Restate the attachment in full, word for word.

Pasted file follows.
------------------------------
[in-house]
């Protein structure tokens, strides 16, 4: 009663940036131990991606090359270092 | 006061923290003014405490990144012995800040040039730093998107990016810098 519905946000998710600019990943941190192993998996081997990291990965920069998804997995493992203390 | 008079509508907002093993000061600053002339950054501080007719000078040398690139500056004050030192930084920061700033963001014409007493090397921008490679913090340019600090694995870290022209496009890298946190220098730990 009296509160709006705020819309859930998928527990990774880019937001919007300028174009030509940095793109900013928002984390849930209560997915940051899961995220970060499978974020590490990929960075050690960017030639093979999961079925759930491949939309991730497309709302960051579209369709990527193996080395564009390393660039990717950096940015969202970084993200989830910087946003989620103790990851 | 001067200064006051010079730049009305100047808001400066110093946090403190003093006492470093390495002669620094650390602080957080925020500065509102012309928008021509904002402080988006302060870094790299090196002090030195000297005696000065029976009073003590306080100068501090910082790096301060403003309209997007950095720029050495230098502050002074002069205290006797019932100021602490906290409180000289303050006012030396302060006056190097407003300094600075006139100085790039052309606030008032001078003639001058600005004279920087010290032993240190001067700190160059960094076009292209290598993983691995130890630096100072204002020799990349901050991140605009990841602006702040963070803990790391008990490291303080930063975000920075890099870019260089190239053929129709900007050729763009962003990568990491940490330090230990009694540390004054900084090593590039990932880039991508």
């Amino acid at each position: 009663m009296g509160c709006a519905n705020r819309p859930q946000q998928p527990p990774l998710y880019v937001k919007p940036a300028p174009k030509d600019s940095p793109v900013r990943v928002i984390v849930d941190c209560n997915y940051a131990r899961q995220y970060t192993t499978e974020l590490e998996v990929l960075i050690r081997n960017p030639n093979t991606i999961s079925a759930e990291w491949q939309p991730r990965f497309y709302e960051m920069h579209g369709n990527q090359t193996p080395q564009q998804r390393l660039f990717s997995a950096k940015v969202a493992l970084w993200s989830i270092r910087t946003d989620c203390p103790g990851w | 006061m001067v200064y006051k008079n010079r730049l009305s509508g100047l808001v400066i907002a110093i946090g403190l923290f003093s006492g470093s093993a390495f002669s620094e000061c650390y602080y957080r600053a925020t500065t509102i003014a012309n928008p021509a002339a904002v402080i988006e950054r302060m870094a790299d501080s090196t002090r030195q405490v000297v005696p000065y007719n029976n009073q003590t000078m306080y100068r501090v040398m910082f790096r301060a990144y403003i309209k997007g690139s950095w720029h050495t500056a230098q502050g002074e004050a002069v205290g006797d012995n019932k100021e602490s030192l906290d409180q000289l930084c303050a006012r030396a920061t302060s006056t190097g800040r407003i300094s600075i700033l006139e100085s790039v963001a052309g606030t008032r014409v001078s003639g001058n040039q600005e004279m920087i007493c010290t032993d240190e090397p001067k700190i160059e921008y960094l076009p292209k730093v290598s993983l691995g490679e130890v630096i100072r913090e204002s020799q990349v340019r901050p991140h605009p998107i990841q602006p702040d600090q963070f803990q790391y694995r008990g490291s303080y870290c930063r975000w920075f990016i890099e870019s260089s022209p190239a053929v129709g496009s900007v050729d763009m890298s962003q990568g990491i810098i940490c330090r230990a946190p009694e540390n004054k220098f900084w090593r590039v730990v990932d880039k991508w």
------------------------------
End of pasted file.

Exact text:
[in-house]
């Protein structure tokens, strides 16, 4: 009663940036131990991606090359270092 | 006061923290003014405490990144012995800040040039730093998107990016810098 519905946000998710600019990943941190192993998996081997990291990965920069998804997995493992203390 | 008079509508907002093993000061600053002339950054501080007719000078040398690139500056004050030192930084920061700033963001014409007493090397921008490679913090340019600090694995870290022209496009890298946190220098730990 009296509160709006705020819309859930998928527990990774880019937001919007300028174009030509940095793109900013928002984390849930209560997915940051899961995220970060499978974020590490990929960075050690960017030639093979999961079925759930491949939309991730497309709302960051579209369709990527193996080395564009390393660039990717950096940015969202970084993200989830910087946003989620103790990851 | 001067200064006051010079730049009305100047808001400066110093946090403190003093006492470093390495002669620094650390602080957080925020500065509102012309928008021509904002402080988006302060870094790299090196002090030195000297005696000065029976009073003590306080100068501090910082790096301060403003309209997007950095720029050495230098502050002074002069205290006797019932100021602490906290409180000289303050006012030396302060006056190097407003300094600075006139100085790039052309606030008032001078003639001058600005004279920087010290032993240190001067700190160059960094076009292209290598993983691995130890630096100072204002020799990349901050991140605009990841602006702040963070803990790391008990490291303080930063975000920075890099870019260089190239053929129709900007050729763009962003990568990491940490330090230990009694540390004054900084090593590039990932880039991508």
């Amino acid at each position: 009663m009296g509160c709006a519905n705020r819309p859930q946000q998928p527990p990774l998710y880019v937001k919007p940036a300028p174009k030509d600019s940095p793109v900013r990943v928002i984390v849930d941190c209560n997915y940051a131990r899961q995220y970060t192993t499978e974020l590490e998996v990929l960075i050690r081997n960017p030639n093979t991606i999961s079925a759930e990291w491949q939309p991730r990965f497309y709302e960051m920069h579209g369709n990527q090359t193996p080395q564009q998804r390393l660039f990717s997995a950096k940015v969202a493992l970084w993200s989830i270092r910087t946003d989620c203390p103790g990851w | 006061m001067v200064y006051k008079n010079r730049l009305s509508g100047l808001v400066i907002a110093i946090g403190l923290f003093s006492g470093s093993a390495f002669s620094e000061c650390y602080y957080r600053a925020t500065t509102i003014a012309n928008p021509a002339a904002v402080i988006e950054r302060m870094a790299d501080s090196t002090r030195q405490v000297v005696p000065y007719n029976n009073q003590t000078m306080y100068r501090v040398m910082f790096r301060a990144y403003i309209k997007g690139s950095w720029h050495t500056a230098q502050g002074e004050a002069v205290g006797d012995n019932k100021e602490s030192l906290d409180q000289l930084c303050a006012r030396a920061t302060s006056t190097g800040r407003i300094s600075i700033l006139e100085s790039v963001a052309g606030t008032r014409v001078s003639g001058n040039q600005e004279m920087i007493c010290t032993d240190e090397p001067k700190i160059e921008y960094l076009p292209k730093v290598s993983l691995g490679e130890v630096i100072r913090e204002s020799q990349v340019r901050p991140h605009p998107i990841q602006p702040d600090q963070f803990q790391y694995r008990g490291s303080y870290c930063r975000w920075f990016i890099e870019s260089s022209p190239a053929v129709g496009s900007v050729d763009m890298s962003q990568g990491i810098i940490c330090r230990a946190p009694e540390n004054k220098f900084w090593r590039v730990v990932d880039k991508w």